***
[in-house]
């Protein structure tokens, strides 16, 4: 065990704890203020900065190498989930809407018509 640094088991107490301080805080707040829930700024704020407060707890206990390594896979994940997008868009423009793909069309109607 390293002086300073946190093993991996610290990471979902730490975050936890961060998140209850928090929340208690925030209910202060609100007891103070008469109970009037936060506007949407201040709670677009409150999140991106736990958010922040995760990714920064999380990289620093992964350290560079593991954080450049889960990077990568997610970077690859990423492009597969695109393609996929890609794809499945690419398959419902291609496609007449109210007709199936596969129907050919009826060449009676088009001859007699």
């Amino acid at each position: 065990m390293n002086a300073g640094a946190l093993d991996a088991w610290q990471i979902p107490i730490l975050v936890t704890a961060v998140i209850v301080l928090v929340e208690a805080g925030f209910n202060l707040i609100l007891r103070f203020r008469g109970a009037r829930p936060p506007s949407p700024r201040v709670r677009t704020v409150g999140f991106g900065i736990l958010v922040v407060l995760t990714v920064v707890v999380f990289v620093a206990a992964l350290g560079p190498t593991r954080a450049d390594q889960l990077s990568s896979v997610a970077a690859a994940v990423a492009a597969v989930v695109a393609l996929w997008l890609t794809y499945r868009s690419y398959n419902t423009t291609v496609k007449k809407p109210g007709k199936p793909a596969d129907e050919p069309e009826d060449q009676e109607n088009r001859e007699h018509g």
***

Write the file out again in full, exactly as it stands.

[in-house]
């Protein structure tokens, strides 16, 4: 065990704890203020900065190498989930809407018509 640094088991107490301080805080707040829930700024704020407060707890206990390594896979994940997008868009423009793909069309109607 390293002086300073946190093993991996610290990471979902730490975050936890961060998140209850928090929340208690925030209910202060609100007891103070008469109970009037936060506007949407201040709670677009409150999140991106736990958010922040995760990714920064999380990289620093992964350290560079593991954080450049889960990077990568997610970077690859990423492009597969695109393609996929890609794809499945690419398959419902291609496609007449109210007709199936596969129907050919009826060449009676088009001859007699």
């Amino acid at each position: 065990m390293n002086a300073g640094a946190l093993d991996a088991w610290q990471i979902p107490i730490l975050v936890t704890a961060v998140i209850v301080l928090v929340e208690a805080g925030f209910n202060l707040i609100l007891r103070f203020r008469g109970a009037r829930p936060p506007s949407p700024r201040v709670r677009t704020v409150g999140f991106g900065i736990l958010v922040v407060l995760t990714v920064v707890v999380f990289v620093a206990a992964l350290g560079p190498t593991r954080a450049d390594q889960l990077s990568s896979v997610a970077a690859a994940v990423a492009a597969v989930v695109a393609l996929w997008l890609t794809y499945r868009s690419y398959n419902t423009t291609v496609k007449k809407p109210g007709k199936p793909a596969d129907e050919p069309e009826d060449q009676e109607n088009r001859e007699h018509g």